If the ground around the water area is somewhat controlable, sensor wires could radiate out from the water gizmo - capacitive sensors might be hard to use, due to the ground effect, but piezo wire should be good (although quite expensive).


Another thing to consider is, that it need to be totally water proof - and don't include mains voltages or things may go really bad.
Regards,
Søren

A rather fast and fairly heavy robot with quite large wheels needs what? A lot of power?
Please remember...
Engineering is based on numbers - not adjectives

Offline Stuart HuntTopic starter

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Re: Motion Sensors
« Reply #4 on: April 19, 2010, 09:52:19 AM »
Hi,

That means that most likely an infrared sensor won't be able to tell the difference between people and surrounding warm/hot objects.
PID sensors register movement of bodies with a temperature different from ambient perpendicular on their two windows, simple as that.
If the garden bench get hot and runs toward the sprinkler, perhaps it's because it needs a chill ;)



Also, after you pour water on a kid, he won't register anymore as warm. Which will disrupt the readings of the sensor.
That would require massive amounts of water and if the kid actually got colder than the surroundings (highly unlikely), a temperature difference would still exist.

PIR devices with Fresnel lenses can be had covering a narrow or a wide angle 90° to 120° is easy to get and would then require 3 or 4 for a full circle detection and assuming lots of kids running around, perhaps it would be more sensible to open the water valve (or increase pressure) on detection, rather than trying to control the direction of the water, as it would be quite expensive with eg. 10° zones (and hard to get btw.), and if kids come from every direction, then what?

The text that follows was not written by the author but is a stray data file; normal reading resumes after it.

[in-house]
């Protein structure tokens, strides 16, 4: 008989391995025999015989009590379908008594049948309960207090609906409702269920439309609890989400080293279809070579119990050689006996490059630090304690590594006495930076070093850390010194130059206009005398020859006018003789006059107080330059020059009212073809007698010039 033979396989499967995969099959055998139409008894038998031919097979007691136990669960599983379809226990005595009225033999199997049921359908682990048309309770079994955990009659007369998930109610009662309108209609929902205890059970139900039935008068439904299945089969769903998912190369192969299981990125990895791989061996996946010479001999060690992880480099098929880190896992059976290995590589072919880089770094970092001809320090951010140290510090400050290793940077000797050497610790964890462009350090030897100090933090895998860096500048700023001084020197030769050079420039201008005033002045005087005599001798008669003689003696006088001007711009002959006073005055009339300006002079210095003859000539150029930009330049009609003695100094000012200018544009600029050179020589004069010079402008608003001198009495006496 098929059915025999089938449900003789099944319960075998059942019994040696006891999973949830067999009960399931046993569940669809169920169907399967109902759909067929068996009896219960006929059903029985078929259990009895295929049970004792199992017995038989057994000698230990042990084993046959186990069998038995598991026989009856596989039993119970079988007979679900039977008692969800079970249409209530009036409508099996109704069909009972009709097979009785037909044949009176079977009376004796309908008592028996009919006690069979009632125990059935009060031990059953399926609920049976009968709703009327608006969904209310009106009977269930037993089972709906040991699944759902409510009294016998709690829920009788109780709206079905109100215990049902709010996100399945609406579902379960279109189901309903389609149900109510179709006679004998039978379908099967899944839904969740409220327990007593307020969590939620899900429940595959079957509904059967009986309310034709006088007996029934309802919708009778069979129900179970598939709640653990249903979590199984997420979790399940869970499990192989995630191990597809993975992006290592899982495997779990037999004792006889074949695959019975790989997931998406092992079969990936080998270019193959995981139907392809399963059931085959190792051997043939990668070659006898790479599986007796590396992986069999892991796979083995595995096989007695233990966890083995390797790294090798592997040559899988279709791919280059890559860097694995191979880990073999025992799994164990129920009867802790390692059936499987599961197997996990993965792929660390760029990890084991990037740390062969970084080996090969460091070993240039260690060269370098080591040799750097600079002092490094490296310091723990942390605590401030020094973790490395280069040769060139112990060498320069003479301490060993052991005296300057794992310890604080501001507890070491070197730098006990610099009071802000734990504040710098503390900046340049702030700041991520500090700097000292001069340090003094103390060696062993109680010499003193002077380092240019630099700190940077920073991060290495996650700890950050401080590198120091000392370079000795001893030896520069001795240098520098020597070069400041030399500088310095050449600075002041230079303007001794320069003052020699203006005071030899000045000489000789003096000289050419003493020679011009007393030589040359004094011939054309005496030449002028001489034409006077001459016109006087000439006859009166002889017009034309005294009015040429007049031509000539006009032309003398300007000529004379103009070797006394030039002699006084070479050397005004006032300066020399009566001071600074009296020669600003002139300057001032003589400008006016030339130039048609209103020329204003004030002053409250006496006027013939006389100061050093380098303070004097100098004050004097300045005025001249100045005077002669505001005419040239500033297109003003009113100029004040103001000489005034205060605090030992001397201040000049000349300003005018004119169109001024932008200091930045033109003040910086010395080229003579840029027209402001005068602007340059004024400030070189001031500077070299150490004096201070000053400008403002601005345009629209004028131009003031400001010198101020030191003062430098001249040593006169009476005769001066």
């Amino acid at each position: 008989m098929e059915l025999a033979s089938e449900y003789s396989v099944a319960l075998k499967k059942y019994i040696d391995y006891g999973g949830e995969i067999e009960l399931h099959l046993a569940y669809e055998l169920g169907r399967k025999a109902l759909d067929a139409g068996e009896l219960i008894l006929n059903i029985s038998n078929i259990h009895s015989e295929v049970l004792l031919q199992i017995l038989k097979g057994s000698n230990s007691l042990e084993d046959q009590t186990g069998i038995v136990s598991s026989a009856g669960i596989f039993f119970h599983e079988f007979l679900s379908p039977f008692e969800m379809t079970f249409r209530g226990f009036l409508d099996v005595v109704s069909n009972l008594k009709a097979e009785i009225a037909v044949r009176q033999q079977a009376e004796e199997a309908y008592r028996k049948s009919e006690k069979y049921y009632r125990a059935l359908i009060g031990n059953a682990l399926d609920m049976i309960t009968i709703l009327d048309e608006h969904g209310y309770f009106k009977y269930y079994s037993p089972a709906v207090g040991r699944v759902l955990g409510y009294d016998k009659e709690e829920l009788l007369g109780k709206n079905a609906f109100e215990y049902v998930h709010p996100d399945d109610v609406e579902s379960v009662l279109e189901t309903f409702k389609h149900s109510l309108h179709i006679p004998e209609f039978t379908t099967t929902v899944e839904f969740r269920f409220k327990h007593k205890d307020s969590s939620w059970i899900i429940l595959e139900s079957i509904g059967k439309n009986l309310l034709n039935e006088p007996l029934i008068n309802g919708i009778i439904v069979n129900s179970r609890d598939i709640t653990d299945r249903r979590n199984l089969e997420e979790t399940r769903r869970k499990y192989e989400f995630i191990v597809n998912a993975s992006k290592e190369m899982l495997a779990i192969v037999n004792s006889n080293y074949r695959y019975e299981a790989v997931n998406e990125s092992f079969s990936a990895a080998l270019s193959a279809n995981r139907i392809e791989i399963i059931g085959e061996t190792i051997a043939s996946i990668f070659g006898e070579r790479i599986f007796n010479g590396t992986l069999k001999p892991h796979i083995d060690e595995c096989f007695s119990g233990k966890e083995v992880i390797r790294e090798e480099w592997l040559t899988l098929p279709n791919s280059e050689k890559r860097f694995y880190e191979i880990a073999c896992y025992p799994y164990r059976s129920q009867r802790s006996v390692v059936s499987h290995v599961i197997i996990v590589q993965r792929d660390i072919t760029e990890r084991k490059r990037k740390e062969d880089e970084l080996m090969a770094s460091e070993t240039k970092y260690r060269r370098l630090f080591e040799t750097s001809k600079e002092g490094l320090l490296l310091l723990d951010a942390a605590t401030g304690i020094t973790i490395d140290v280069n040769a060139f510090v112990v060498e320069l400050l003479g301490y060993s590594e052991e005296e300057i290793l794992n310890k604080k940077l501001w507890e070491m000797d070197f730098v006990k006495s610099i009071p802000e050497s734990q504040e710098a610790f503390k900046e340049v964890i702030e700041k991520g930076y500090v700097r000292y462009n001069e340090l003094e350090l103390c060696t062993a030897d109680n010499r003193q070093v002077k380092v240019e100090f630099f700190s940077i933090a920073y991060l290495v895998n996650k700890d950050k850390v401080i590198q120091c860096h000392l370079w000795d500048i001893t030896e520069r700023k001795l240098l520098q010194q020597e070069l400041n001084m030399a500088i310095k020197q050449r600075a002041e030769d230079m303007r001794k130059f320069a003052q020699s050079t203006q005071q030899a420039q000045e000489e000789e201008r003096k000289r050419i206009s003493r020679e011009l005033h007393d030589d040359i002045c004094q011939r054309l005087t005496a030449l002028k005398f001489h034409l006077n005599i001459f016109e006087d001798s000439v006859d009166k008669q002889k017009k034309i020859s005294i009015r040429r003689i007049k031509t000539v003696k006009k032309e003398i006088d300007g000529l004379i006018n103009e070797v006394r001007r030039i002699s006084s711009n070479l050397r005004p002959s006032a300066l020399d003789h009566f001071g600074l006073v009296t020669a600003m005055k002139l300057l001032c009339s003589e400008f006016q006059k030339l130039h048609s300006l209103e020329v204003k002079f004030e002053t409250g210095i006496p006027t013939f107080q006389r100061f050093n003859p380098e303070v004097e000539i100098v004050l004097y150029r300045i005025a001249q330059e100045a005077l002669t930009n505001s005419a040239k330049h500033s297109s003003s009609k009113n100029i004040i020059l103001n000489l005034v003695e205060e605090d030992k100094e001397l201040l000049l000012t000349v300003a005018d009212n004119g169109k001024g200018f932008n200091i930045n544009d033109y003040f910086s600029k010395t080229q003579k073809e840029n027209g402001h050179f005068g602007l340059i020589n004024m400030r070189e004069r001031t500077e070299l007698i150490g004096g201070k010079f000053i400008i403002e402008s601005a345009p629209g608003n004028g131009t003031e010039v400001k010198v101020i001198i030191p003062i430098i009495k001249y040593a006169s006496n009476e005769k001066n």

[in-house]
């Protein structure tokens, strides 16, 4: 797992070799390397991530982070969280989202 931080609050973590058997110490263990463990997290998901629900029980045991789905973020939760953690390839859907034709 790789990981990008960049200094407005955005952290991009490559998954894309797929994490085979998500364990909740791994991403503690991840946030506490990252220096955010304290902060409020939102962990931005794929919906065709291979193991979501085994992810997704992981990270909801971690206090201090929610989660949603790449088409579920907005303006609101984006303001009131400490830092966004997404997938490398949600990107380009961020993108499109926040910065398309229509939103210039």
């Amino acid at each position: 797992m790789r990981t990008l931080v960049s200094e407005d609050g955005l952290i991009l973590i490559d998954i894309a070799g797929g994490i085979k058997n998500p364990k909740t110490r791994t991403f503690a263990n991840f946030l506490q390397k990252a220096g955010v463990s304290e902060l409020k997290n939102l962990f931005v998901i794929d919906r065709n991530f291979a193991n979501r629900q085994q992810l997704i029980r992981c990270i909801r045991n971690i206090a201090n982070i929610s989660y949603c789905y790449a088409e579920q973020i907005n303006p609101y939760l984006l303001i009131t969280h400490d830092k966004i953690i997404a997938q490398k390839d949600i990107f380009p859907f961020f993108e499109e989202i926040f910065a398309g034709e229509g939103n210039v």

If the ground around the water area is somewhat controlable, sensor wires could radiate out from the water gizmo - capacitive sensors might be hard to use, due to the ground effect, but piezo wire should be good (although quite expensive).


Another thing to consider is, that it need to be totally water proof - and don't include mains voltages or things may go really bad.


Thanks guys! All extremely helpful! I'm pretty sure i'm going to go with the PID sensors. The current design of the product suits this best and with only a month and a half to deadline day im not really in a position to change everything round all of a sudden! I should have looked at the sensors a bit earlier in hindsight but ahh well.

Aye, the last bit is number one on my specification haha. All the electrical components are in sealed areas already and ive included a circuit breaker.

Thanks again! Ill pop back when its all done and show you all the finished jobby! Also, when I break up for summer this $50 robot looks quite fun!